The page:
The trucking industry began experiencing an increasing number of difficulties in 2019. High costs, including rising insurance rates and tariffs made it increasingly difficult for companies to turn a profit. The rise in costs paired with high market saturation and falling shipping rates, led many companies to become unprofitable and they were forced to close.
Changes in supply and demand also posed a threat to the industry. In the first half of 2019, truckload volume dropped by over 50%, causing 640 trucking companies to close and by the end of the year, more than 800 companies had shuttered. By comparison, only 310 trucking companies closed in all of 2018.
COVID-19 has also heavily impacted the industry with stay at home orders forcing shutdowns of manufacturing facilities. There has also been a significant decrease in demand from consumers for anything other than essential goods, leaving a lot less product to be shipped. It’s expected that there will be sharp fluctuations in supply and demand moving forward – with the first swing in favor of shippers, as lower rates are expected in the near future. As the turmoil in the trucking industry shakes out this year, there will be fewer companies competing for shippers in 2021. This will in turn allow the remaining transportation companies to raise rates.
Amazon has also become major player in the trucking and shipping industries. Over the last few years, Amazon has been steadily increasing their reach into shipping – now controlling an estimated 50% of their own shipments. In 2019, the company invested roughly $10 billion into shipping, more than three leading shipping companies combined. At this point, it’s estimated that by 2025, Amazon’s shipping services could be worth $230 billion. Local trucking companies are also reaping the consequences of Amazon’s increased interest in shipping. Amazon ended contracts in February with several last mile contractors, resulting in a loss of 1,300 workers nationwide. Shipping will now be Amazon’s fourth offered service – after ecommerce, cloud, and advertising. The number of e-commerce packages was expected to grow from 50 million to 100 million a day by 2026. However, due to the virus, this trend will accelerate as more people have become comfortable with online shopping. The biggest hurdle Amazon faces now is the need for more warehouses and storage space. The high levels of uncertainty facing the trucking industry coupled with the growth and improvements in efficiency in rail traffic, have shippers turning to rail as their preferred method. The intermodal sector specifically, has been the fastest growing sector over the course of the last 30 years. However, in the last ten years there has been a shift. Domestic customers’ needs are evolving and now there is a high demand for advanced logistics and better distribution patterns. Rails now offer greater efficiency, better delivery windows, and are overall a safer and more cost-effective option compared to long-haul trucking.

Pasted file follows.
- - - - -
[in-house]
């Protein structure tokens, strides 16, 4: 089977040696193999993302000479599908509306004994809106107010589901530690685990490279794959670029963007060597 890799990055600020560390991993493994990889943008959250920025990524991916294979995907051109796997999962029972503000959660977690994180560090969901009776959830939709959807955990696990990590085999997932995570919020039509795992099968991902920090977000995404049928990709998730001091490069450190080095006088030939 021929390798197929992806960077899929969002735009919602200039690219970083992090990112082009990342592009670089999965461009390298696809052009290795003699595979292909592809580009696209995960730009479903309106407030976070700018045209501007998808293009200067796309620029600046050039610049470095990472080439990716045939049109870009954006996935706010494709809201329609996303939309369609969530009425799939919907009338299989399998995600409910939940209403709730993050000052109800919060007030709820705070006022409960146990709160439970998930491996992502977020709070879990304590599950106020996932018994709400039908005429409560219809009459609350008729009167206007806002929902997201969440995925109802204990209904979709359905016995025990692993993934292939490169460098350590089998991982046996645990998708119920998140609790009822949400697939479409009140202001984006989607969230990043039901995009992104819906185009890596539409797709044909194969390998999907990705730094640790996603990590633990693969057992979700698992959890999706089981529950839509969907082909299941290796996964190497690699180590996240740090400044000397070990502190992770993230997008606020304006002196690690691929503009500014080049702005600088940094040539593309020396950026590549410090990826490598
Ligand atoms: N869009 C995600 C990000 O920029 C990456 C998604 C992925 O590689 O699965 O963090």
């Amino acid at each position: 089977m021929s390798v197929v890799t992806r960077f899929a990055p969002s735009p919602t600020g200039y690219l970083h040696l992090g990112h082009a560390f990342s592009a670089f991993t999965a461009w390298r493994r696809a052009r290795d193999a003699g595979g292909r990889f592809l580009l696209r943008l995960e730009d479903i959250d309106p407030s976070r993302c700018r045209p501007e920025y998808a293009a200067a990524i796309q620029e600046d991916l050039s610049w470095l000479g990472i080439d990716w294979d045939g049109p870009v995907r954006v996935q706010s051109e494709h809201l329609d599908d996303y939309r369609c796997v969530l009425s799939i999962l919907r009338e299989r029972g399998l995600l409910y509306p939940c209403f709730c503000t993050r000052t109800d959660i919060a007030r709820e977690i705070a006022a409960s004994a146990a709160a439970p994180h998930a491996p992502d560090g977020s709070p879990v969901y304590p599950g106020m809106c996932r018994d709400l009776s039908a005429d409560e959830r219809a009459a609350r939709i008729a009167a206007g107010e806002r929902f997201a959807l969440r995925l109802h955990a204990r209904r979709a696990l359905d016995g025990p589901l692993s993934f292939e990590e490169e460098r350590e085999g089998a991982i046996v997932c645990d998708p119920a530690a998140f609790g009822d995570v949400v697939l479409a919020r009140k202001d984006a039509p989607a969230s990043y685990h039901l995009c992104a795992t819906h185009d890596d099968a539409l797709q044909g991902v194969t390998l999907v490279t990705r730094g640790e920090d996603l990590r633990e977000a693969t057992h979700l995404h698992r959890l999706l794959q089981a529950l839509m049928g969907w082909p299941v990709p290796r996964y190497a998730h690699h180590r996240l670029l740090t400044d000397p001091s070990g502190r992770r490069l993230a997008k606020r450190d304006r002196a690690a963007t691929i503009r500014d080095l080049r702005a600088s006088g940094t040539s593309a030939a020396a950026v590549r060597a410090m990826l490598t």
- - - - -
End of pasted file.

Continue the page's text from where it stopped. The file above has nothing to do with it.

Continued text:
How does this impact the world of commercial real estate? As companies begin relying more heavily on the rail system to meet their shipping needs, there will be an increased demand for storage warehouses and fulfillment centers near railroads. This means that finding industrial properties with access to the rail system will be critical in meeting new demand. Those companies located near rail lines will have a competitive advantage via lower shipping rates.
While proximity to rails might not be the deciding factor for some purchasers of commercial industrial properties, it certainly adds to the value of the property as it offers a feasible alternative to traditional shipping via trucking. State and local governments have realized this and are investing in infrastructure. In northwest Indiana, the city of LaPorte recently received a state grant of $1 million to add a rail spur at existing rail lines in the Kingsbury Industrial Park. Adding the rail spur would connect two of the largest rail lines in the country, Canadian National Railroad and CSX. Matt Reardon, representative of the county and a Bradley Company broker stated that, “We have unlimited potential for manufacturing and logistics once these connections to CSX and CN railroads are made.” During these changing times, it will be critical to stay ahead of the game.